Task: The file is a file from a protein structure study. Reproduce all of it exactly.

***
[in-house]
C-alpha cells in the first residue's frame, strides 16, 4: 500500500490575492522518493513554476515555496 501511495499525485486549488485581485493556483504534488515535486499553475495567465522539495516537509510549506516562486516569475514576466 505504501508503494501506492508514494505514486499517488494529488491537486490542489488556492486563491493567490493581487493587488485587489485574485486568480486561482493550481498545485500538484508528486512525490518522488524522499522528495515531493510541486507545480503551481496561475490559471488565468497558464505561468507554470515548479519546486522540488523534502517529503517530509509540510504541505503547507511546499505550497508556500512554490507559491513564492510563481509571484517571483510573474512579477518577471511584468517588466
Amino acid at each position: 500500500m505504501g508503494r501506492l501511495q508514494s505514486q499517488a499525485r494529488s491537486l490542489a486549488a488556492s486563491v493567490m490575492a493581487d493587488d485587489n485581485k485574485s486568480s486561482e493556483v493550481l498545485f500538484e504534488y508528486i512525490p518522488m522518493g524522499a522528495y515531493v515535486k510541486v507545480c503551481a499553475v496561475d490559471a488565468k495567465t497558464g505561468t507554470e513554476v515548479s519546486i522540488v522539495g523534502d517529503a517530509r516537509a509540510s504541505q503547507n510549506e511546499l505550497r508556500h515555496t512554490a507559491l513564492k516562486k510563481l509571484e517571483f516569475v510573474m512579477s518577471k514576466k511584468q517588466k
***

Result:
[in-house]
C-alpha cells in the first residue's frame, strides 16, 4: 500500500490575492522518493513554476515555496 501511495499525485486549488485581485493556483504534488515535486499553475495567465522539495516537509510549506516562486516569475514576466 505504501508503494501506492508514494505514486499517488494529488491537486490542489488556492486563491493567490493581487493587488485587489485574485486568480486561482493550481498545485500538484508528486512525490518522488524522499522528495515531493510541486507545480503551481496561475490559471488565468497558464505561468507554470515548479519546486522540488523534502517529503517530509509540510504541505503547507511546499505550497508556500512554490507559491513564492510563481509571484517571483510573474512579477518577471511584468517588466
Amino acid at each position: 500500500m505504501g508503494r501506492l501511495q508514494s505514486q499517488a499525485r494529488s491537486l490542489a486549488a488556492s486563491v493567490m490575492a493581487d493587488d485587489n485581485k485574485s486568480s486561482e493556483v493550481l498545485f500538484e504534488y508528486i512525490p518522488m522518493g524522499a522528495y515531493v515535486k510541486v507545480c503551481a499553475v496561475d490559471a488565468k495567465t497558464g505561468t507554470e513554476v515548479s519546486i522540488v522539495g523534502d517529503a517530509r516537509a509540510s504541505q503547507n510549506e511546499l505550497r508556500h515555496t512554490a507559491l513564492k516562486k510563481l509571484e517571483f516569475v510573474m512579477s518577471k514576466k511584468q517588466k